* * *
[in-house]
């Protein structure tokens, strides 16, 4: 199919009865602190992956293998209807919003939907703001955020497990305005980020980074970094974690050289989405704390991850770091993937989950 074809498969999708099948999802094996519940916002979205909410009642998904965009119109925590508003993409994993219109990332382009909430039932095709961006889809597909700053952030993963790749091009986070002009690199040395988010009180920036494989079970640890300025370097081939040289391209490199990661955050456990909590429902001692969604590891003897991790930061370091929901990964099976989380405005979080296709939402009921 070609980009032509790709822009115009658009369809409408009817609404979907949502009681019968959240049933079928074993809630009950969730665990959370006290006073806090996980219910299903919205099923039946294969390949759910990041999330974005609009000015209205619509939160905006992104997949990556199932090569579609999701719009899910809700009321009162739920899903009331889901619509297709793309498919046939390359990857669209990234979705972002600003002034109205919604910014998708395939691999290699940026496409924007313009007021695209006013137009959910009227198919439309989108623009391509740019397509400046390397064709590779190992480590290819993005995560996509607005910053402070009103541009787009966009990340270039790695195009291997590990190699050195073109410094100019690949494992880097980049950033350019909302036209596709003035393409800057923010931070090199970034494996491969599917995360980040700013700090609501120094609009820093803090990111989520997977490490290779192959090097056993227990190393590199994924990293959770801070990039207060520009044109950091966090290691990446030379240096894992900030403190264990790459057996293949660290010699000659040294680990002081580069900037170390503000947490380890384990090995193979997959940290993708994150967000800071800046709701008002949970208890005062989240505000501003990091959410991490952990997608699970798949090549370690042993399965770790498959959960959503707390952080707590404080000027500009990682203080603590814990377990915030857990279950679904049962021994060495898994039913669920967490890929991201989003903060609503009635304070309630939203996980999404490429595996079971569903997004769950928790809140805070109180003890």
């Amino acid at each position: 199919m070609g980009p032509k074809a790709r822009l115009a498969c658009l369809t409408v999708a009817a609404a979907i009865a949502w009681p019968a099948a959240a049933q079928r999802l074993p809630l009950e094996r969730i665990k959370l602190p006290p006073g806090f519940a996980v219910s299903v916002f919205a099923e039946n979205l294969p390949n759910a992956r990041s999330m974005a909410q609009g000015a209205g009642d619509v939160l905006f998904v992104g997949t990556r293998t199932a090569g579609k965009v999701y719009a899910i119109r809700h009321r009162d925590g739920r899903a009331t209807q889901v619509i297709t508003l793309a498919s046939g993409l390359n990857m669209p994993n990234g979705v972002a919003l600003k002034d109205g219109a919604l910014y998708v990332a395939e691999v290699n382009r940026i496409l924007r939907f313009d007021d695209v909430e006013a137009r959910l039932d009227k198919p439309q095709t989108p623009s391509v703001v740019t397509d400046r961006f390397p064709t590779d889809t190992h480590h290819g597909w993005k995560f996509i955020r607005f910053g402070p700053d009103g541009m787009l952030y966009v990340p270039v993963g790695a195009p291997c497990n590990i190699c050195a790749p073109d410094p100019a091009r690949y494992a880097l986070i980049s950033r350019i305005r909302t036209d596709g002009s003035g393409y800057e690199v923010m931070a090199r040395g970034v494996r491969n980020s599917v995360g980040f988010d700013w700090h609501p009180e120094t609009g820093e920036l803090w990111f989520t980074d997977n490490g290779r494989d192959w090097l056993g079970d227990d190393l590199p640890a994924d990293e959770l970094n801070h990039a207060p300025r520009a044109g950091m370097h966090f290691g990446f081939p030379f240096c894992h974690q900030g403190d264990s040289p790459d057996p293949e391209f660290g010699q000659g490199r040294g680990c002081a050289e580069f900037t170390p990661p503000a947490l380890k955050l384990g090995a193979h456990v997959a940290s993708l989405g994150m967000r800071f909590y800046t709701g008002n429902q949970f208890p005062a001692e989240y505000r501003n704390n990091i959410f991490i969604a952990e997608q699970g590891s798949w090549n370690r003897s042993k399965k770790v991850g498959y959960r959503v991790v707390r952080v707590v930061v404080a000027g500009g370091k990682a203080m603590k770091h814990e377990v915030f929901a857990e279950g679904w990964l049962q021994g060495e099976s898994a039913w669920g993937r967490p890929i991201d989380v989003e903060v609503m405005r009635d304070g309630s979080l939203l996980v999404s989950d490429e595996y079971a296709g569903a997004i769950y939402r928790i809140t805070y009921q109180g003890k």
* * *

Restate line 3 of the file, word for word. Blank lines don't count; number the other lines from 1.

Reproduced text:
């Amino acid at each position: 199919m070609g980009p032509k074809a790709r822009l115009a498969c658009l369809t409408v999708a009817a609404a979907i009865a949502w009681p019968a099948a959240a049933q079928r999802l074993p809630l009950e094996r969730i665990k959370l602190p006290p006073g806090f519940a996980v219910s299903v916002f919205a099923e039946n979205l294969p390949n759910a992956r990041s999330m974005a909410q609009g000015a209205g009642d619509v939160l905006f998904v992104g997949t990556r293998t199932a090569g579609k965009v999701y719009a899910i119109r809700h009321r009162d925590g739920r899903a009331t209807q889901v619509i297709t508003l793309a498919s046939g993409l390359n990857m669209p994993n990234g979705v972002a919003l600003k002034d109205g219109a919604l910014y998708v990332a395939e691999v290699n382009r940026i496409l924007r939907f313009d007021d695209v909430e006013a137009r959910l039932d009227k198919p439309q095709t989108p623009s391509v703001v740019t397509d400046r961006f390397p064709t590779d889809t190992h480590h290819g597909w993005k995560f996509i955020r607005f910053g402070p700053d009103g541009m787009l952030y966009v990340p270039v993963g790695a195009p291997c497990n590990i190699c050195a790749p073109d410094p100019a091009r690949y494992a880097l986070i980049s950033r350019i305005r909302t036209d596709g002009s003035g393409y800057e690199v923010m931070a090199r040395g970034v494996r491969n980020s599917v995360g980040f988010d700013w700090h609501p009180e120094t609009g820093e920036l803090w990111f989520t980074d997977n490490g290779r494989d192959w090097l056993g079970d227990d190393l590199p640890a994924d990293e959770l970094n801070h990039a207060p300025r520009a044109g950091m370097h966090f290691g990446f081939p030379f240096c894992h974690q900030g403190d264990s040289p790459d057996p293949e391209f660290g010699q000659g490199r040294g680990c002081a050289e580069f900037t170390p990661p503000a947490l380890k955050l384990g090995a193979h456990v997959a940290s993708l989405g994150m967000r800071f909590y800046t709701g008002n429902q949970f208890p005062a001692e989240y505000r501003n704390n990091i959410f991490i969604a952990e997608q699970g590891s798949w090549n370690r003897s042993k399965k770790v991850g498959y959960r959503v991790v707390r952080v707590v930061v404080a000027g500009g370091k990682a203080m603590k770091h814990e377990v915030f929901a857990e279950g679904w990964l049962q021994g060495e099976s898994a039913w669920g993937r967490p890929i991201d989380v989003e903060v609503m405005r009635d304070g309630s979080l939203l996980v999404s989950d490429e595996y079971a296709g569903a997004i769950y939402r928790i809140t805070y009921q109180g003890k």